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Even after Union soldiers had damaged Tara, her beloved plantation, Scarlett only worries about finding someone to marry so she can have access to his money.She stops at nothing to get what she wants and even goes as far as stealing her sister’s wealthy boyfriend.
Yet, I also began to think beyond the character of Scarlett O’Hara and the people around her who weren’t given nearly as much of a voice: her slaves.
The book clearly presents a romantic view of the Old South and also unfortunately glorifies slavery.
Since much of the movie takes place during the Civil War, one of the main themes is how the South and the Southern culture are transformed into more Northern ways after the war.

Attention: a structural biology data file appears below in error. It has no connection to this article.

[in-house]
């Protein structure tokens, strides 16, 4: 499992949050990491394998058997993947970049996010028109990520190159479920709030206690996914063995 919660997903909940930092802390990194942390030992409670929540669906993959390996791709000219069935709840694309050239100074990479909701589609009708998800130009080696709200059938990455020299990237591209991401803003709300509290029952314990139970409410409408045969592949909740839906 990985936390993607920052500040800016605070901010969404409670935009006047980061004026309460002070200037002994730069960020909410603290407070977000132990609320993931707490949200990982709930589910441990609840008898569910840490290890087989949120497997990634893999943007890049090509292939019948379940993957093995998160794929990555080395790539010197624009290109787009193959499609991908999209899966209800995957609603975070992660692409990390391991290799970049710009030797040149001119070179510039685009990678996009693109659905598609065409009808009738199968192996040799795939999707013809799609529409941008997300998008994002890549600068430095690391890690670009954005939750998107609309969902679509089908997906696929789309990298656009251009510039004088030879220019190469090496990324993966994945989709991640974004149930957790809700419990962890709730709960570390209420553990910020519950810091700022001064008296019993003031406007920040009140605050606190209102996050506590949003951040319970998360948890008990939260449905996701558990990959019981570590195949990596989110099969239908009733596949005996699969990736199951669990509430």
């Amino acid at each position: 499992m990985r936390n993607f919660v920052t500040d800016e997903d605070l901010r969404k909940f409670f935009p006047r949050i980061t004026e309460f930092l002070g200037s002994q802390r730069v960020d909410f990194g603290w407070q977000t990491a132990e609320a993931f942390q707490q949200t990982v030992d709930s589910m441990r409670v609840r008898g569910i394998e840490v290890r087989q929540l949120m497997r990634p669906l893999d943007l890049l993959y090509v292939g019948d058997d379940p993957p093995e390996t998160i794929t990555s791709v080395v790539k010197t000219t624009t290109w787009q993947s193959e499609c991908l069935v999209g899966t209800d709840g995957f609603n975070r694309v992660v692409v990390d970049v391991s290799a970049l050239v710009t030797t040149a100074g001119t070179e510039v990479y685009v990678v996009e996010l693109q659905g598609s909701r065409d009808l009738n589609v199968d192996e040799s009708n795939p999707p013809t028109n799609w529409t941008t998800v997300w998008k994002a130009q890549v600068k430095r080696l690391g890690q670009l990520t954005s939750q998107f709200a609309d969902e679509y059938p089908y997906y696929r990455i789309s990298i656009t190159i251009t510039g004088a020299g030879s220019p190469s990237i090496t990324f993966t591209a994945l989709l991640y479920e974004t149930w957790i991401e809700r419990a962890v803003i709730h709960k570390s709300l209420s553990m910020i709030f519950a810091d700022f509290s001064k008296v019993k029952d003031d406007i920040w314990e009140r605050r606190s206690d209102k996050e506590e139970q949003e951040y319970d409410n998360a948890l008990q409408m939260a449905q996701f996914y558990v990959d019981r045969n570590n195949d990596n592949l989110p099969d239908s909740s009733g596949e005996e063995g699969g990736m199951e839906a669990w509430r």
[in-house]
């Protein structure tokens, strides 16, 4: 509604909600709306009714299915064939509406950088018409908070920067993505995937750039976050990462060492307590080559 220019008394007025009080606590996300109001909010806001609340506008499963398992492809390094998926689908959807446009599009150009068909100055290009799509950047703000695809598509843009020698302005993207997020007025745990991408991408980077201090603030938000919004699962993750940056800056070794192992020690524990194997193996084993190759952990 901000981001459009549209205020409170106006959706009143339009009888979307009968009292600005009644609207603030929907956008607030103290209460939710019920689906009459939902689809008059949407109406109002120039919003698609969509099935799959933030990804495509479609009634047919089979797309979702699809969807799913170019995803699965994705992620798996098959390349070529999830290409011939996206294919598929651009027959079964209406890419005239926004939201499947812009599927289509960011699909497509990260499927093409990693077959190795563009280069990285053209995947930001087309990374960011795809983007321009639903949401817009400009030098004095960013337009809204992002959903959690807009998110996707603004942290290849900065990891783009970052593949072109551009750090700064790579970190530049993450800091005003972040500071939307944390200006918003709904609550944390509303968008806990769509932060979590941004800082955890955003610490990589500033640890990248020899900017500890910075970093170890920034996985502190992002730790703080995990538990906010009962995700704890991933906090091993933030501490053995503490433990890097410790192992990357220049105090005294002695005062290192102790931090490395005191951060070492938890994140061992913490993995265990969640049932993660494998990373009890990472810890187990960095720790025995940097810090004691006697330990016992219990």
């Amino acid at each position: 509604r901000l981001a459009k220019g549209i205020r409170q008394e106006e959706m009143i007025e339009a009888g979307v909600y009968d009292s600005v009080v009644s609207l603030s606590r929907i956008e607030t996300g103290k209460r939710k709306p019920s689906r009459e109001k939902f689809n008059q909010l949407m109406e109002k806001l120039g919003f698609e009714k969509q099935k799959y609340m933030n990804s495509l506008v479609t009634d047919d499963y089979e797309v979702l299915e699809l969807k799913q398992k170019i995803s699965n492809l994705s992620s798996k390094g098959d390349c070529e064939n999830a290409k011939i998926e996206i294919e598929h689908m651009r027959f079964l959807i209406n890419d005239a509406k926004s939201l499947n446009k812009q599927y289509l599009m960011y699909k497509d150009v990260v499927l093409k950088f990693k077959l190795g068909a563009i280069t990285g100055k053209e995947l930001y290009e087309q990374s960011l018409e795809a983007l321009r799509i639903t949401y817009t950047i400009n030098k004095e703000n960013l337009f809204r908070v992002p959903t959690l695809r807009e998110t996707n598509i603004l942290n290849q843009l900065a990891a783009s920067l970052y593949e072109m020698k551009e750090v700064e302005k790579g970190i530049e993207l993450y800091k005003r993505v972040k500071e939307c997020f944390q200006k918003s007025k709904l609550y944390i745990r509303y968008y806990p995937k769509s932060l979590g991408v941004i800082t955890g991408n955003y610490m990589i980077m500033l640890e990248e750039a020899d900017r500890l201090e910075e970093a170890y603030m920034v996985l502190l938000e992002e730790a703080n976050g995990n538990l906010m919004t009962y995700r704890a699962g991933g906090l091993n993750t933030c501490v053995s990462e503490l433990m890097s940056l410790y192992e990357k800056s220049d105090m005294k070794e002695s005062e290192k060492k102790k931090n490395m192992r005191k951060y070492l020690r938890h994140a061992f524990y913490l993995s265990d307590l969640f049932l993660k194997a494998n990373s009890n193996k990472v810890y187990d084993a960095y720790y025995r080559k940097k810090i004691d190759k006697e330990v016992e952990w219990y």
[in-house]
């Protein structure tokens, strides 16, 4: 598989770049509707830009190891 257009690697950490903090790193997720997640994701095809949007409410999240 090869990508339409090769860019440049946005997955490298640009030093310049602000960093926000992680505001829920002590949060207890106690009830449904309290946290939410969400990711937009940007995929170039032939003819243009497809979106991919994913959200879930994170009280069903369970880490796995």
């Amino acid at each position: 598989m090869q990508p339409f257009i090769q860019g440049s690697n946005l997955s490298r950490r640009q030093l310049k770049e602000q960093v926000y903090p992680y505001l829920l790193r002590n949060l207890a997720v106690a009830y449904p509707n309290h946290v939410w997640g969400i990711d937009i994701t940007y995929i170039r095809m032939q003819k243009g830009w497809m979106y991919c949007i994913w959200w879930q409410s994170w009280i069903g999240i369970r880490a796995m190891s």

One way that this change is shown in the movie is through death.
I fell in love with Scarlett O’Hara: men wanted her and women wanted to be her.
Nothing stood in her way: not Yankees, not Carpetbaggers, and certainly not that “scallywag” Rhett Butler.
Ironically, neither do any of the other slave characters.
The novel also engages with the issue of slavery in other respects.
Mammy’s victories over Scarlett were hard-won and represented guile unknown to the white mind.” The other slaves in the book are not nearly as bold as Mammy and would never dream of standing up to the O’Haras.
This difference is most likely due to the faux-maternal relationship Mammy has with the family, and Mitchell implies that Mammy can boss the family around and get away with it, even though she is considered to be an object.